Several commercial devices are available to the equine practitioner for preparation of platelet-rich plasma (PRP). PRP is a ‘catch all’ term for a multitude of platelet concentrates (PC) with different biological components and properties. Case reports often fail to cite the exact type of PC used. A critical analysis of the available evidence on the clinical significance of differences between platelet concentrates is presented in an attempt to determine if one commercially available product is superior to the others.
Reasons for performing study: Currently, there are limited data regarding the long-term outcome of horses with foot pain treated with corrective shoeing, rest and rehabilitation, and intrasynovial anti-inflammatory medication to target lesions detected with MRI. Objective: To report the long-term (≥12 months) outcome of horses with foot lesions following medical therapy. Hypotheses: 1) There is no association between clinical parameters considered and a poor response to therapy.
Reasons for performing study: Injury to the superficial digital flexor tendon (SDFT) is common in racing and sport horses and poor tendon regeneration leads to high reinjury rates. Autologous mesenchymal stromal cells (MSCs) are being used clinically to improve tendon regeneration but they have some practical limitations. Embryonic stem cells (ESCs) may overcome these limitations but their fate following injection into the damaged SDFT is unknown.
Objective: To inject MSCs and ESCs into distinct areas of damage in the SDFT and monitor their survival over a 3 month period.
Intra-articular use of corticosteroids has become a recent focus (or re-focus) of attention in the Thoroughbred racing industry. This manuscript reviews the clinical use and scientific basis of intra-articular corticosteroid administration including catastrophic injury, articular cartilage degradation and the development of osteoarthritis (OA), as well as the timing of injection relative to racing.
The objective of the present study was to determine the efficacy of urinary bladder matrix (UBM) in collagenase-induced superficial digital flexor (SDF) tendonitis by using clinical, ultrasonographic, and histologic data. A total of eight healthy adult horses were used in this study. Bilateral forelimb SDF tendonitis was created in the horses by injecting collagenase. After 14 days, one randomly selected forelimb SDF tendon was blindly treated with UBM and the opposite tendon was treated with a control (saline).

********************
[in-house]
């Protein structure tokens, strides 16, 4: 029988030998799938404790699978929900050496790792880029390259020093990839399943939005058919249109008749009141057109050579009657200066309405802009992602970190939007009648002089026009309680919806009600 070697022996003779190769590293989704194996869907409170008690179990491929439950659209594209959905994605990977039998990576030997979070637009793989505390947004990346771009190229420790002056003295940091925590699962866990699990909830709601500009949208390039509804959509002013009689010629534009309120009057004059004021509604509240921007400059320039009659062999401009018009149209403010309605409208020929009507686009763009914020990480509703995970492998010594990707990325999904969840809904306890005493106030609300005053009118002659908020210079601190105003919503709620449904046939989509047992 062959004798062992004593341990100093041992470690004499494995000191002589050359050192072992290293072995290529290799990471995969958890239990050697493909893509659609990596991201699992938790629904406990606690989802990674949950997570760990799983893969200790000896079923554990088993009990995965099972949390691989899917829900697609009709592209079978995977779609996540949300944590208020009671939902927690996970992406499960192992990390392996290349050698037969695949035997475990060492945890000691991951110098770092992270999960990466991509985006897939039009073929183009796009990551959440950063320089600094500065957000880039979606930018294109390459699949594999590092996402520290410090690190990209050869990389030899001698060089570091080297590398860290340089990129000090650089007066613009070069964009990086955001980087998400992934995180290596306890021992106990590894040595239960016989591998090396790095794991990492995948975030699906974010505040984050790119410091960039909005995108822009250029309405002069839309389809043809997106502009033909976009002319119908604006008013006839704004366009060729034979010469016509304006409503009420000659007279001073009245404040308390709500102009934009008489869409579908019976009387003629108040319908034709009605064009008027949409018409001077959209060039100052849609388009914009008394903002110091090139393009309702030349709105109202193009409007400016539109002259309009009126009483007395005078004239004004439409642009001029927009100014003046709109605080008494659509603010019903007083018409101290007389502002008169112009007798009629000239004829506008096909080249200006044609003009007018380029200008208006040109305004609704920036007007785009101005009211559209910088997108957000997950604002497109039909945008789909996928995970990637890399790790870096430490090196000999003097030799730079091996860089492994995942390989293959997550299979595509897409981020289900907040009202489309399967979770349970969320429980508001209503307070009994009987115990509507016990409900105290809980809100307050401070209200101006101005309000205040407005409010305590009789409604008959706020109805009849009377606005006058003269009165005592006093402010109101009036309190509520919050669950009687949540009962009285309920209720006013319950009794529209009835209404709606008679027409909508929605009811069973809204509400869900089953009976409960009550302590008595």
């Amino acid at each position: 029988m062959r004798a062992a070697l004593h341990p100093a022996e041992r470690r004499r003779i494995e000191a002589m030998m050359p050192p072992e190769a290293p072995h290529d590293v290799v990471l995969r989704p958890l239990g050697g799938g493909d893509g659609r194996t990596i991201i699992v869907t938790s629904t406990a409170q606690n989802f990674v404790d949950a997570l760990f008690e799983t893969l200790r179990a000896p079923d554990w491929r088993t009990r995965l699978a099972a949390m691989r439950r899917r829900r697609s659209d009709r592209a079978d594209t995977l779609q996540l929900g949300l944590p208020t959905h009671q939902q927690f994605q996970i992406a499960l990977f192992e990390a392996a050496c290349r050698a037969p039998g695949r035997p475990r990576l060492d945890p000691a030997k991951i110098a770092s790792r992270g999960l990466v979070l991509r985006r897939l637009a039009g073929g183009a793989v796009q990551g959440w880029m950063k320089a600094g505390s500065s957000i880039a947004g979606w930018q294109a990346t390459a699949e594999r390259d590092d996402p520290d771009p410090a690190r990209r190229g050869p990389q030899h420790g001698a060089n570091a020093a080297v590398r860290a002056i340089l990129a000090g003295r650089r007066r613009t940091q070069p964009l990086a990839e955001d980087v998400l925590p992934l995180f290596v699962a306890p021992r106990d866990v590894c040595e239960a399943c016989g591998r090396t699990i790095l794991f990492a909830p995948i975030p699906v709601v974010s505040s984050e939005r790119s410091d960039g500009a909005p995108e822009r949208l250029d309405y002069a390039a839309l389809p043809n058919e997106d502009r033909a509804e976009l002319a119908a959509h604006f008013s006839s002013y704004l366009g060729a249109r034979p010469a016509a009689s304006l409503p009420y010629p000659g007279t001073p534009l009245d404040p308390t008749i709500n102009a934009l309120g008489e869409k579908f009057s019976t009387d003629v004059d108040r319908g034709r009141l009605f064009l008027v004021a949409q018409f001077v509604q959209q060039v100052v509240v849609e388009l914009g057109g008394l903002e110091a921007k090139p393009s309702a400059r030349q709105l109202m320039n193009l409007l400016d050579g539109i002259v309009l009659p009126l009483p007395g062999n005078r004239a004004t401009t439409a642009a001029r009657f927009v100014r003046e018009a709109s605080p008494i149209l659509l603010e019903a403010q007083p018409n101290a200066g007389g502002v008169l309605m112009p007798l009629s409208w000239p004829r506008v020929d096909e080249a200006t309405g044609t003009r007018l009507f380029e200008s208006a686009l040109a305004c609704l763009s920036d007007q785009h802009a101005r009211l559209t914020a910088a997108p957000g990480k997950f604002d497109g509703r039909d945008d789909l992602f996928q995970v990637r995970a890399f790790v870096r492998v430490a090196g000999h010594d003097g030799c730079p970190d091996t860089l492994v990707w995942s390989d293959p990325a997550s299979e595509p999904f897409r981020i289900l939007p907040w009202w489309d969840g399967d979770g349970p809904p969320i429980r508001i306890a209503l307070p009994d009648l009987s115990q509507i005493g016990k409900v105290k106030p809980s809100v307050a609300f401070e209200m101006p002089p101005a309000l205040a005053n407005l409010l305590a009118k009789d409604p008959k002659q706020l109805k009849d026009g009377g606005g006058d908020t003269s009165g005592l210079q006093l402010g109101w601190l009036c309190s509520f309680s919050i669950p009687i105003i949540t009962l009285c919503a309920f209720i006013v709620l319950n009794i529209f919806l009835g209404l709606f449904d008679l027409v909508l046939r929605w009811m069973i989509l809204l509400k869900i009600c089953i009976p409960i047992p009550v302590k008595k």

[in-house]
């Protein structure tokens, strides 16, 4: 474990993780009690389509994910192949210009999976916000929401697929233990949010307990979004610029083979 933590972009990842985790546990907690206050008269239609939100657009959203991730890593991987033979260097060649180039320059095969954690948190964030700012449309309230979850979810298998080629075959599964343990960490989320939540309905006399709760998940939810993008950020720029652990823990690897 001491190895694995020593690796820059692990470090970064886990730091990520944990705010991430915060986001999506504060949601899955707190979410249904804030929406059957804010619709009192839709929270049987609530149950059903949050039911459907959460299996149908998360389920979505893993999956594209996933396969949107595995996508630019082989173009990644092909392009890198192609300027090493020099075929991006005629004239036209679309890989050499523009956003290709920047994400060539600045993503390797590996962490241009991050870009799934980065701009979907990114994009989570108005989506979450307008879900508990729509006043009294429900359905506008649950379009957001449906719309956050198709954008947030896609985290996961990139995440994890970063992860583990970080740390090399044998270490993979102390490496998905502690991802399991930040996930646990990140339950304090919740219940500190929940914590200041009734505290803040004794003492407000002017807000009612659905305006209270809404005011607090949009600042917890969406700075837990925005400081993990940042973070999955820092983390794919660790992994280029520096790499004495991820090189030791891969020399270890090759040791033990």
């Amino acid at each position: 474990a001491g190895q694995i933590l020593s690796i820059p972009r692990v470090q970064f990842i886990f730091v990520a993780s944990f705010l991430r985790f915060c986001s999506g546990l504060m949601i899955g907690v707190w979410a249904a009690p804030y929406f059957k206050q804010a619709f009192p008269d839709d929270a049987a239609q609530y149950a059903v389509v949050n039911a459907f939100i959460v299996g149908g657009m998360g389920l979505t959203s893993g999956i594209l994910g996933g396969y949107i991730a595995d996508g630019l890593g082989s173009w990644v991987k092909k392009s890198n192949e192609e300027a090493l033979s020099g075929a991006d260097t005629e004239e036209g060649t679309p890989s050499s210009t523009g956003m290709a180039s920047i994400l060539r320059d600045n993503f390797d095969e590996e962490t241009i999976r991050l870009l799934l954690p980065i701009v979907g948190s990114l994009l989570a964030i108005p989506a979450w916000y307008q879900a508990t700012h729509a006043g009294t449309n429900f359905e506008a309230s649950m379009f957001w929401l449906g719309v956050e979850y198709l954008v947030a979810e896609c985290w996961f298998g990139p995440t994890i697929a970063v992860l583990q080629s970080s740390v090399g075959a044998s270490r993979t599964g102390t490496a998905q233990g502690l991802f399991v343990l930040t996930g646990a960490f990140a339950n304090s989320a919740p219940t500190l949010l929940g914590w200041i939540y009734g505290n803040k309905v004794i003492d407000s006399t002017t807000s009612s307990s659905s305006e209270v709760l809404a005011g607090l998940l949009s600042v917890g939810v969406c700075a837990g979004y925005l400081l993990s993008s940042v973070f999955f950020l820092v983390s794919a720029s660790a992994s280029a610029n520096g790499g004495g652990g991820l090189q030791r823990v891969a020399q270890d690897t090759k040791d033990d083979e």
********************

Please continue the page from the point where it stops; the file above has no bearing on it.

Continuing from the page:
Reasons for performing study: Tiludronate regulates bone remodelling through a decrease of the resorptive process and should therefore ameliorate the remodelling processes active in osteoarthritis of the distal tarsal joints ('bone spavin') and alleviate pain associated with abnormal bone lysis.
Objective: To confirm the efficacy of tiludronate, administered as a single infusion at a dose of 1 mg/kg bwt, in the treatment of bone spavin in the horse.
The objective was to generate evidence for clinical efficacy and acceptability of a second generation coxib, firocoxib, administered orally for 14 days to lame horses under field conditions compared with a classic nonsteroidal anti-inflammatory drug, vedaprofen, in a prospective, randomized, controlled, double-blinded, multicenter field trial. Ninety-six client-owned horses with American Association of Equine Practitioners score of at least grade 3 lameness or grade 2 lameness plus at least a score of 2 for either pain on palpation, range of motion, or joint swelling were analyzed.
Reasons for performing study: There is a growing interest in the use of autologous platelet concentrates (PCs) as treatment for chronic musculoskeletal diseases in horses. However, there is no information on the risk of bacterial contamination during their preparation.
Objective—To evaluate arthrodesis as a treatment for carpometacarpal joint osteoarthritis (CMC-OA).
Study Design—Case series.
Animals—Horses (n=12) with CMC-OA.
Methods—Arthrodesis was facilitated by insertion and fanning of a drill bit into the CMC joint at several (3–5) locations in 15 limbs. Follow-up radiographs were obtained for 7 horses (9 limbs). Outcome was determined by telephone survey of owners based on postoperative pain, return to use, appearance of the limb, and success of treatment.
Objective—To determine whether triamcinolone acetonide diffuses from the distal interphalangeal joint (DIPJ) to the navicular bursa, diffusion is direct or systemic, and addition of sodium hyaluronan has an effect on diffusion in horses.
Animals—11 adult horses without forelimb lameness.